But the market remained focused on earnings and hopes for earnings. After the 2nd quarter earnings reporting period ended, the market began to anticipate the improvement in earnings Wall Street promised would show up in 3rd quarter reports. Wall Street was even optimistic enough to say it would no longer be enough for sales and earnings to be “less worse”, or for earnings improvements to be due to cost-cutting and lay-offs. If the positive economic outlook was to be sustained, rising revenues would have to show up in 3rd quarter reports as the reason for improved earnings.

The third quarter earnings reporting period has begun, and so far, unlike the beginning of the 2nd quarter earnings reports, it’s been a mixed picture.

Bank analyst Meredith Whitney even reversed her outlook for the banking sector, moving Goldman Sachs back down to neutral from the buy upgrade that halted the July correction three months ago.

The market began this reporting period by rallying strongly in response to Alcoa’s report that its earnings were 71% below the 3rd quarter of last year, but that at least it had a small profit.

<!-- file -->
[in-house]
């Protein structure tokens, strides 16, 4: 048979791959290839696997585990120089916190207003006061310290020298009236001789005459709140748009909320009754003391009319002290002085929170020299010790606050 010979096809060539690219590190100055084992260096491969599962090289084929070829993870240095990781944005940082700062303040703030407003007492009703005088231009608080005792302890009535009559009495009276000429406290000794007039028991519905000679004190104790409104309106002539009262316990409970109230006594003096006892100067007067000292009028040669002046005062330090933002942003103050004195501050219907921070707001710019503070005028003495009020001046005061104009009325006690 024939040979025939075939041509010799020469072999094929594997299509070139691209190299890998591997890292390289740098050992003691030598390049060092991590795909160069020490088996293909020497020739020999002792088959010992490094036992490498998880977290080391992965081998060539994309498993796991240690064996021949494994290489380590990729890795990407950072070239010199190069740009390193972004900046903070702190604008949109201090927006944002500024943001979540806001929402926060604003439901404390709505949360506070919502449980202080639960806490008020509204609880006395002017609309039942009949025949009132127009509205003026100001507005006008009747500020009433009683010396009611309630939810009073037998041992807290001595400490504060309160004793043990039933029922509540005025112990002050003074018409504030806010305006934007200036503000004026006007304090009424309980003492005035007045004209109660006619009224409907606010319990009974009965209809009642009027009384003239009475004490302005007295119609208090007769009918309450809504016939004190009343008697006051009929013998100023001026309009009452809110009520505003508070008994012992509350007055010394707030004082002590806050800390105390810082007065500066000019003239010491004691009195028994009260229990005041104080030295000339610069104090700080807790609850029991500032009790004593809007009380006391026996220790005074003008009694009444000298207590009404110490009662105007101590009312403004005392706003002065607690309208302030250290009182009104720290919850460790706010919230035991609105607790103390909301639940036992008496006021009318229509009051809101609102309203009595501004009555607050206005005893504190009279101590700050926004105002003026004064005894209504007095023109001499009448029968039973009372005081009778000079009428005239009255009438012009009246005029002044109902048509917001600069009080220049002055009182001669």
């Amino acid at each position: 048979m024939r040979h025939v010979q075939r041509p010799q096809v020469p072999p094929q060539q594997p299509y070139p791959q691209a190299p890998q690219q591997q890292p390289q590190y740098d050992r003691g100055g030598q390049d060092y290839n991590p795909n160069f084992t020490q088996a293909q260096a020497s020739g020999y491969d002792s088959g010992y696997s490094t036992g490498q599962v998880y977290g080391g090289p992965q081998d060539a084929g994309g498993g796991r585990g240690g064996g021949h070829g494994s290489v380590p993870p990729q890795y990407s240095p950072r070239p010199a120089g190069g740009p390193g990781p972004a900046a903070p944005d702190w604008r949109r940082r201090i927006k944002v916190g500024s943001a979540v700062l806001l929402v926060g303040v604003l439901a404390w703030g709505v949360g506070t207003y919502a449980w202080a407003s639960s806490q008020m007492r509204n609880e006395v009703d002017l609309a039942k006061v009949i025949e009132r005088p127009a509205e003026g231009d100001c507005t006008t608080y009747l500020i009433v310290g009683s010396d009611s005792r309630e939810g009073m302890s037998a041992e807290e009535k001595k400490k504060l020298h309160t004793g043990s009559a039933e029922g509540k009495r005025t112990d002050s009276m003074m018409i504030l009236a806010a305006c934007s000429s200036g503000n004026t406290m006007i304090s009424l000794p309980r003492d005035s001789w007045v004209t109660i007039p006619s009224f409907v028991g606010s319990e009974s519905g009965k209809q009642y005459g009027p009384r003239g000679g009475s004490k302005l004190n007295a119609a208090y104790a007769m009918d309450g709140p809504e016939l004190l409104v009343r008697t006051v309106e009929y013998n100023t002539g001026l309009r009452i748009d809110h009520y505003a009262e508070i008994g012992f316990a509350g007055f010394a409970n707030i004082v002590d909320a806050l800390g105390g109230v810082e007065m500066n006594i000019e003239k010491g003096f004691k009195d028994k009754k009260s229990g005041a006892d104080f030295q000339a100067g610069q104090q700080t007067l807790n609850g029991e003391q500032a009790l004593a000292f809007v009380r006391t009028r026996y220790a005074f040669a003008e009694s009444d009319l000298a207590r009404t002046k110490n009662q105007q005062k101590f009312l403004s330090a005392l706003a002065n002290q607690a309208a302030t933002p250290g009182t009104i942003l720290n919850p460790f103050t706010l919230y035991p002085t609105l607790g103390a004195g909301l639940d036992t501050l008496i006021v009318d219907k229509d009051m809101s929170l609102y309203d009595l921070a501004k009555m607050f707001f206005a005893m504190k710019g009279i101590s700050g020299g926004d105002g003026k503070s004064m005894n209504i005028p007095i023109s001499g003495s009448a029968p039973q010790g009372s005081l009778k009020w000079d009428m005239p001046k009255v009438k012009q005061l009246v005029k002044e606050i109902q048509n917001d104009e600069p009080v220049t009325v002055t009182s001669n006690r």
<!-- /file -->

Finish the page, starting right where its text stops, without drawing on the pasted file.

It also surged up in a big rally on Wednesday in reaction to Intel’s report that its sales and earnings declined again (but beat Wall Street’s estimates).

However, the market did not take kindly to Thursday and Friday’s reports from CitiGroup, J.P. Morgan, Bank of America (a $2.2 billion loss), nor from the likes of economic bellwethers General Electric (a 44% decline in earnings), IBM (lower sales), or chip-maker Advanced MicroDevices (another loss), or Halliburton ( a 61% earnings decline), even though most beat Wall Street’s estimates.

Those latter reactions could be signs the market may not be as willing to take “less worse” as a sign of economic recovery this time around. If so, that raises questions about where the market will get its support to extend the rally still further, particularly given its unusual longevity already, and the seemingly overbought condition created by that lack of a normal correction.

It’s still early in the earnings reporting period, and the market’s response to earnings reports the last couple of days may have been a temporary aberration.

But it may also be a warning that in its current over-extended condition the market is susceptible to a downturn if subjected to less than stellar earnings reports this time around.

Until next time.

Sy Harding publishes the financial website and a free daily market blog at

Disclaimer: The above is a matter of opinion provided for general information purposes only and is not intended as investment advice. Information and analysis above are derived from sources and utilising methods believed to be reliable, but we cannot accept responsibility for any losses you may incur as a result of this analysis. Individuals should consult with their personal financial advisors.